‘I Can’t Take It Anymore’: Venezuelan Envoy to Rome Quits Because He Has No Money

Isaias Rodriguez
Noticias Entretenimiento/Youtube

Isaías Rodríguez, a longtime prominent figure in Venezuela’s socialist regime, quit his post as dictator Nicolás Maduro’s “ambassador” to Rome, publishing an open letter to the dictator circulating in Spanish-language media on Tuesday that claimed his wife was forced to “sell jewelry her ex-husband gave her” to survive.

Rodríguez asserted that he remains a loyal socialist and supports Maduro, blaming the United States for placing personal sanctions on him that made it impossible for him to maintain the standard of living that he had achieved working to repress political dissidents as late socialist strongman Hugo Chávez’s attorney general. While refusing to question socialism, he asked in the letter, in an underhanded criticism of Maduro’s closest advisers: “Is the church failing, or is it God?”

“With immense respect for the dignified and brave battle that you have waged against the declining empire [the United States], I am directing myself to you to present my resignation as Ambassador for the Bolivarian Republic of Venezuela before the Republic of Italy,” Rodríguez wrote. “I can’t take it anymore! The embassy I represent has been disrespected and I am 77 years old”:

I am leaving [my position] with no resentment and no money. My wife just sold the jewelry her ex-husband gave her so that we could sustain ourselves before the American blockade. I am trying to get rid of the car I bought when I arrived at the embassy and, as you know, I do not have a bank account, because the gringos sanctioned me and the Italian bank expelled me. They put my honestly on a pike, but when I die they will know exactly how much I left to my children. … I cling fiercely to chavismo with absolute faith, as if it were a wooden plank floating in this sea of contradictions surrounding your government.

Rodríguez goes on to say that, under his leadership, the Venezuelan embassy in Italy has accrued nearly nine million euros of debt. Maduro’s regime has failed to pay the employees at the embassy or rent for the building.

Critics on social media blasted the letter, calling it “corny” and “melodramatic” and condemning him for human rights abuses he committed as Hugo Chávez’s attorney general, a job he held before leaving to Rome. “The only thing Isaías didn’t do was set up a Go Fund Me,” Mario Massone, Juan Guaidó’s ambassador to Romania, joked on Twitter.

“What a melodramatic letter from Isaías Rodríguez. Those who don’t know him can buy it. Fortunately, we saw him act as attorney general under Chávez, and we remember how he complied with all the crap he [Chávez] wanted,” Enrique Aristeguieta, a longtime Venezuelan political figure who Maduro temporarily detained last year, at age 84, remarked.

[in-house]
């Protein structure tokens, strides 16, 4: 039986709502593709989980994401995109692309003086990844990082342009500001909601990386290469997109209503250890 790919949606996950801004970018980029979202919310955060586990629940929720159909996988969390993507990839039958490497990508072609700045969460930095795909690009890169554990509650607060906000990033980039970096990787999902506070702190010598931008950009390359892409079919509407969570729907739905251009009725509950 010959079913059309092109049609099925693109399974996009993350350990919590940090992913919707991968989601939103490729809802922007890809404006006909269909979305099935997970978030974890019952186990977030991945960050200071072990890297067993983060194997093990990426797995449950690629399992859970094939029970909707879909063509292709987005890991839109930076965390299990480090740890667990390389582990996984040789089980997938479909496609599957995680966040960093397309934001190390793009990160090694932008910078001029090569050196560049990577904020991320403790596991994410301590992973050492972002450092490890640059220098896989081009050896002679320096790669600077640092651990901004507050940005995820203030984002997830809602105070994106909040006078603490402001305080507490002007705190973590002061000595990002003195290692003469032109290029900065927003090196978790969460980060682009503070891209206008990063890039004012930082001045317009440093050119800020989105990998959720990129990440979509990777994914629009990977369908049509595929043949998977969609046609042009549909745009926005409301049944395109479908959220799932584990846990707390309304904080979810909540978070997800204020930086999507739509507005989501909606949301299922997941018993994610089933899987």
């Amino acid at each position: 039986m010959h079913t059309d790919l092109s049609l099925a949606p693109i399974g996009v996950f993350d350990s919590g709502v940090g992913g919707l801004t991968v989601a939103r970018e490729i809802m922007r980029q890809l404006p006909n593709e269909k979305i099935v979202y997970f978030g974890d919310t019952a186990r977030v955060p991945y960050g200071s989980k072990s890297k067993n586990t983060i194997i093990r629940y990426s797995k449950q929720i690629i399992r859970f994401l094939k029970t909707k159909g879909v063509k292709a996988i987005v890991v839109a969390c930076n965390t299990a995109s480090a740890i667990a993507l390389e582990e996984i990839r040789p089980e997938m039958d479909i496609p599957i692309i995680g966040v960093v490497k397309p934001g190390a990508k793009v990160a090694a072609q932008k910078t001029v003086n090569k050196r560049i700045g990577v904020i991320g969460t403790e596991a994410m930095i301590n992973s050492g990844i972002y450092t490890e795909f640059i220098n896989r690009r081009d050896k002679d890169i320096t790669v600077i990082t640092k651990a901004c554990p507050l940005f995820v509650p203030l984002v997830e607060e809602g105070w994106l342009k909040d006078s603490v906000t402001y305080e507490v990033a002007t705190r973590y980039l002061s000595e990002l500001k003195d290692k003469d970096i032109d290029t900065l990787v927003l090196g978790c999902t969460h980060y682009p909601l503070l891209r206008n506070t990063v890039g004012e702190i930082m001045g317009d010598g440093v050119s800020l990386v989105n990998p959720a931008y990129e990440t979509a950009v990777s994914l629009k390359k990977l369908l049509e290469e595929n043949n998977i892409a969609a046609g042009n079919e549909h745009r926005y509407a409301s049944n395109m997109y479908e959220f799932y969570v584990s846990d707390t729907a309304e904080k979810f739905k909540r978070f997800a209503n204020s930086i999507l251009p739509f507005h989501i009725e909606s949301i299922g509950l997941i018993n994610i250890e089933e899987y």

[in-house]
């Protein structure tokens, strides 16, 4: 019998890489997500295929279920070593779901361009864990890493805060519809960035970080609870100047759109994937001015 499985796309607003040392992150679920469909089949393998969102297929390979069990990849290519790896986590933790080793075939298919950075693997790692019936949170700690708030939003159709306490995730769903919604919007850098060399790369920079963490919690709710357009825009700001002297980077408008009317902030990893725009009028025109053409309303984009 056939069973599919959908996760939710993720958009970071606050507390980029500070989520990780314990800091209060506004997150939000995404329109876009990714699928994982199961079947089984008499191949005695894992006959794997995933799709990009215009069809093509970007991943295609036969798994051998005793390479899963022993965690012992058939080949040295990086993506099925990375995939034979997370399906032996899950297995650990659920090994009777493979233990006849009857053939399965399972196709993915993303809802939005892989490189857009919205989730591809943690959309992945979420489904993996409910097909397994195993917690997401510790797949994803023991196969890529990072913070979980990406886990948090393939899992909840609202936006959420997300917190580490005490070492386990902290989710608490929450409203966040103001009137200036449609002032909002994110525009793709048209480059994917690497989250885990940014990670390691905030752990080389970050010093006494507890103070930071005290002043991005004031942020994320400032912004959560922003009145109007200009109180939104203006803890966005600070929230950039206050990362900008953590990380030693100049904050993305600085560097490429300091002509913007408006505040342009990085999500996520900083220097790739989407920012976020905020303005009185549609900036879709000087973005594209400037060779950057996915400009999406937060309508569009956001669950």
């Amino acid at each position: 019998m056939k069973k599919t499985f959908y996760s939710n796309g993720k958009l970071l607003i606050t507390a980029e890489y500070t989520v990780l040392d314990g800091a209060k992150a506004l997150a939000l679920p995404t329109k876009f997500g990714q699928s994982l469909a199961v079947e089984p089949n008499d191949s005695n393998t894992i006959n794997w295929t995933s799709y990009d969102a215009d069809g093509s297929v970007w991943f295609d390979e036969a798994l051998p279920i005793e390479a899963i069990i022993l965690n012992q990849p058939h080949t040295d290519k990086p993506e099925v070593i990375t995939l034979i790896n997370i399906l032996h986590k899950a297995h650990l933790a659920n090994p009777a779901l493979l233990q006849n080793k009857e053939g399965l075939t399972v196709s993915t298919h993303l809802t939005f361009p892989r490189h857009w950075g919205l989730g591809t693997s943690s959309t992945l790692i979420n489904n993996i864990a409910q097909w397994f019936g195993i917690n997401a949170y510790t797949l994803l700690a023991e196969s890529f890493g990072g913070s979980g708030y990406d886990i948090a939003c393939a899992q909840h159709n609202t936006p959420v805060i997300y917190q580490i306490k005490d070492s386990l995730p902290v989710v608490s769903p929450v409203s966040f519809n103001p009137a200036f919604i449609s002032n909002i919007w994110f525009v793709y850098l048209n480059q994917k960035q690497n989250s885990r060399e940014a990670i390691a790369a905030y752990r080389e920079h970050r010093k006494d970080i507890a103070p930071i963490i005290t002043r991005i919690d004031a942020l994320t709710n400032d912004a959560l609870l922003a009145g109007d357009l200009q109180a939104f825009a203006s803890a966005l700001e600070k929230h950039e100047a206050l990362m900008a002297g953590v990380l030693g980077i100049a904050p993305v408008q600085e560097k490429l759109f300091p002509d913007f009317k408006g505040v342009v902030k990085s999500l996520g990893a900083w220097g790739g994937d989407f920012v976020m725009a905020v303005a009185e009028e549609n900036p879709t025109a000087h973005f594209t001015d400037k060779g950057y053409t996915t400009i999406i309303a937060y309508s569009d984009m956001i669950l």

Rodríguez came under U.S. sanctions in November 2017 for his close ties to the Maduro regime. According to the U.S. Department of the Treasury, he and others sanctioned at the time “are associated with undermining electoral processes, media censorship, or corruption in government-administered food programs in Venezuela.”

Resigning from his post will not end the sanctions against him. Rodríguez was acting as an envoy for the illegal Maduro regime, which does not constitutionally rule Venezuela. Maduro’s tenure as president of Venezuela ended in January, when his last term ended and the National Assembly swore in Juan Guaidó as the nation’s president. Guaidó is offering amnesty to Maduro loyalists who defect and help him re-establish the rule of law. U.S. Vice President Mike Pence said this month that, abiding by Guaidó’s amnesty, the United States would lift sanctions on “all those who step forward, stand up for the constitution, and support the rule of law.” So far, only one Maduro loyalist – former secret police chief Manuel Ricardo Cristopher Figuera – has taken the offer.

While Rodríguez has worked from Rome since the year he was sanctioned, he has a long trajectory of working for the Venezuelan socialist regime. Once a member of the socialist Democratic Action party, Rodríguez later joined the United Socialist Party of Venezuela (PSUV), Chávez’s outfit. He served as the nation’s vice president for a short time in 2000 before being appointed attorney general, responsible for the persecution of anti-Chávez political activists. He notably oversaw the imprisonment and torture of three members of the opposition accused with little evidence of killing Danilo Anderson, a chavista prosecutor killed by a car bomb in 2004.

Rodríguez would go on to serve for a short time in the “national constituent assembly,” a counterfeit legislature Maduro fabricated to override the National Assembly, before becoming ambassador to Rome. He has denied the existence of a humanitarian crisis in Venezuela and accused the United States of waging a “war for oil” against the country.

Rodríguez, a self-style poet, also claimed to communicate with Chávez posthumously following his death in 2013.

“We had a mental communication. I have no doubts. It is a mystical experience,” he reportedly claimed.

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